In geometry, a diagonal is a line segment joining two vertices of a polygon or polyhedron, when those vertices are not on the same edge. Informally, any sloping line is called diagonal. The word diagonal derives from the ancient Greek diagonios, "from angle to angle" (from - dia-, "through", "across" and gonia, "angle", related to gony "knee"); it was used by both Strabo and Euclid to refer to a line connecting two vertices of a rhombus or cuboid, and later adopted into Latin as diagonus ("slanting line").
There are also other, non-mathematical uses.
In engineering, a diagonal brace is a beam used to brace a rectangular structure (such as scaffolding) to withstand strong forces pushing into it; although called a diagonal, due to practical considerations diagonal braces are often not connected to the corners of the rectangle.
Diagonal pliers are wire-cutting pliers defined by the cutting edges of the jaws intersects the joint rivet at an angle or "on a diagonal", hence the name.
A diagonal lashing is a type of lashing used to bind spars or poles together applied so that the lashings cross over the poles at an angle.
As applied to a polygon, a diagonal is a line segment joining any two non-consecutive vertices. Therefore, a quadrilateral has two diagonals, joining opposite pairs of vertices. For any convex polygon, all the diagonals are inside the polygon, but for re-entrant polygons, some diagonals are outside of the polygon.
Any n-sided polygon (n >= 3), convex or concave, has diagonals, as each vertex has diagonals to all other vertices except itself and the two adjacent vertices, or n - 3 diagonals, and each diagonal is shared by two vertices.
For n-gons with n=3, 4, ... the number of regions is
If no three diagonals of a convex polygon are concurrent at a point in the interior, the number of interior intersections of diagonals is given by . This holds, for example, for any regular polygon with an odd number of sides. The formula follows from the fact that each intersection is uniquely determined by the four endpoints of the two intersecting diagonals: the number of intersections is thus the number of combinations of the n vertices four at a time.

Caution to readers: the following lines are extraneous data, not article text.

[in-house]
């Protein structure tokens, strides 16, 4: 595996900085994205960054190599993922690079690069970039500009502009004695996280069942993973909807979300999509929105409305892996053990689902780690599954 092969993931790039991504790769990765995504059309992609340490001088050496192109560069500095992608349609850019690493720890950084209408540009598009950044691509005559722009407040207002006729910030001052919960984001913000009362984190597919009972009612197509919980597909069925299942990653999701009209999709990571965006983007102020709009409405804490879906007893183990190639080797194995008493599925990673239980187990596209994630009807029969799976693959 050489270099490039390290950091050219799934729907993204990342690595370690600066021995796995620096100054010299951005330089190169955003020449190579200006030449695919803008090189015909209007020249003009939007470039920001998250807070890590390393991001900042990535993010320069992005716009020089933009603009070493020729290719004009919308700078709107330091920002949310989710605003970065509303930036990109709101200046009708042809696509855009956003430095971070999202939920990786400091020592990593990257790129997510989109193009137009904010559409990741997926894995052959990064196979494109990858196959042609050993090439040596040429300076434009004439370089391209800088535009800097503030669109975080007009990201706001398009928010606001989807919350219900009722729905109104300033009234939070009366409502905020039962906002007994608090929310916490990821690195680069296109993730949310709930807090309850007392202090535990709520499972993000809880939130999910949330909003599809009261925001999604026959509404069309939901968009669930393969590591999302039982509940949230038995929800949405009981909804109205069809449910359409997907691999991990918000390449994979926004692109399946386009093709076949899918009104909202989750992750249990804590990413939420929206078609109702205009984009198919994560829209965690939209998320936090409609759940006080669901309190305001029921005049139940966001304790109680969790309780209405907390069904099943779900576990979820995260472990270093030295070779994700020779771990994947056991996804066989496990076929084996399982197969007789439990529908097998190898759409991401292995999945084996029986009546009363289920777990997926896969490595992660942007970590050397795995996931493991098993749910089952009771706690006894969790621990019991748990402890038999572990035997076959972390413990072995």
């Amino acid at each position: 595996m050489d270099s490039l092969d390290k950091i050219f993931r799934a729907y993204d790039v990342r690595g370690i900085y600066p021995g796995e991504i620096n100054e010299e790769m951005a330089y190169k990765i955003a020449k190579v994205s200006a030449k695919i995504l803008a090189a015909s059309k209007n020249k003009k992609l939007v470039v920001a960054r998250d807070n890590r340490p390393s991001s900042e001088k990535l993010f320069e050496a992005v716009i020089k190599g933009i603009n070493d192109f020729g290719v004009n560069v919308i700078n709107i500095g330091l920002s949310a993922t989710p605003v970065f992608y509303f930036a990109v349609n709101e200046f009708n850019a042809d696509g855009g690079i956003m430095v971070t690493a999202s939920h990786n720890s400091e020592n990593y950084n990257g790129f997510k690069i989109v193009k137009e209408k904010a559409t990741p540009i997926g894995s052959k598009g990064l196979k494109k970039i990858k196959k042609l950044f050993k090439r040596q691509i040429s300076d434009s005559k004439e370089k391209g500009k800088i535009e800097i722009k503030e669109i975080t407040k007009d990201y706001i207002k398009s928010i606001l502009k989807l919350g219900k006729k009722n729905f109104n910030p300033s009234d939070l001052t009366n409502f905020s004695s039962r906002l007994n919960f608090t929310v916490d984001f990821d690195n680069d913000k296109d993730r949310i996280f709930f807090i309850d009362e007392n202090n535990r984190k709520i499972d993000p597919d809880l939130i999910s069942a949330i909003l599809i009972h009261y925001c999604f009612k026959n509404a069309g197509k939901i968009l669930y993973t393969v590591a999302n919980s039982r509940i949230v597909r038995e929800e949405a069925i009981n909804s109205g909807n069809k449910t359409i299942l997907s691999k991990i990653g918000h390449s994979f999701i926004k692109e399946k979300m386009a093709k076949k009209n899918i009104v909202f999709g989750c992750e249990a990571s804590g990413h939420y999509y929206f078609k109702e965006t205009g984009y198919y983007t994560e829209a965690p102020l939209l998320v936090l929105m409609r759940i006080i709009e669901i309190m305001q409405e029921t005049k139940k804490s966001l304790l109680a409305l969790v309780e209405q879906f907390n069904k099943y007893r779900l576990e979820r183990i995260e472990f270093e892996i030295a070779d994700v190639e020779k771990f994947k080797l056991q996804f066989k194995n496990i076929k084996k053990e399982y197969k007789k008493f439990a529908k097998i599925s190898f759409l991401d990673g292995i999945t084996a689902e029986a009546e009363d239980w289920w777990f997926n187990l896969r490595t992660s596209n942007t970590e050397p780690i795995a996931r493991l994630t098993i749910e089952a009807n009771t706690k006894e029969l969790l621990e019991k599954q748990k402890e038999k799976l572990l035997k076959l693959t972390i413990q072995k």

A triangle has no diagonals.
A square has two diagonals of equal length, which intersect at the center of the square. The ratio of a diagonal to a side is
A regular hexagon has nine diagonals: the six shorter ones are equal to each other in length; the three longer ones are equal to each other in length and intersect each other at the center of the hexagon. The ratio of a long diagonal to a side is 2, and the ratio of a short diagonal to a side is .
A regular heptagon has 14 diagonals. The seven shorter ones equal each other, and the seven longer ones equal each other. The reciprocal of the side equals the sum of the reciprocals of a short and a long diagonal.
In any regular n-gon with n even, the long diagonals all intersect each other at the polygon's center.
A polyhedron (a solid object in three-dimensional space, bounded by two-dimensional faces) may have two different types of diagonals: face diagonals on the various faces, connecting non-adjacent vertices on the same face; and space diagonals, entirely in the interior of the polyhedron (except for the endpoints on the vertices).
A cuboid has two diagonals on each of the six faces and four space diagonals.
In the case of a square matrix, the main or principal diagonal is the diagonal line of entries running from the top-left corner to the bottom-right corner. For a matrix with row index specified by and column index specified by , these would be entries with . For example, the identity matrix can be defined as having entries of 1 on the main diagonal and zeroes elsewhere:
The top-right to bottom-left diagonal is sometimes described as the minor diagonal or antidiagonal. The off-diagonal entries are those not on the main diagonal. A diagonal matrix is one whose off-diagonal entries are all zero.
A superdiagonal entry is one that is directly above and to the right of the main diagonal. Just as diagonal entries are those with , the superdiagonal entries are those with . For example, the non-zero entries of the following matrix all lie in the superdiagonal:
Likewise, a subdiagonal entry is one that is directly below and to the left of the main diagonal, that is, an entry with . General matrix diagonals can be specified by an index measured relative to the main diagonal: the main diagonal has ; the superdiagonal has ; the subdiagonal has ; and in general, the -diagonal consists of the entries with .
By analogy, the subset of the Cartesian product X×X of any set X with itself, consisting of all pairs (x,x), is called the diagonal, and is the graph of the equality relation on X or equivalently the graph of the identity function from X to x. This plays an important part in geometry; for example, the fixed points of a mapping F from X to itself may be obtained by intersecting the graph of F with the diagonal.
In geometric studies, the idea of intersecting the diagonal with itself is common, not directly, but by perturbing it within an equivalence class. This is related at a deep level with the Euler characteristic and the zeros of vector fields. For example, the circle S1 has Betti numbers 1, 1, 0, 0, 0, and therefore Euler characteristic 0. A geometric way of expressing this is to look at the diagonal on the two-torus S1xS1 and observe that it can move off itself by the small motion (?, ?) to (?, ? + ?). In general, the intersection number of the graph of a function with the diagonal may be computed using homology via the Lefschetz fixed point theorem; the self-intersection of the diagonal is the special case of the identity function.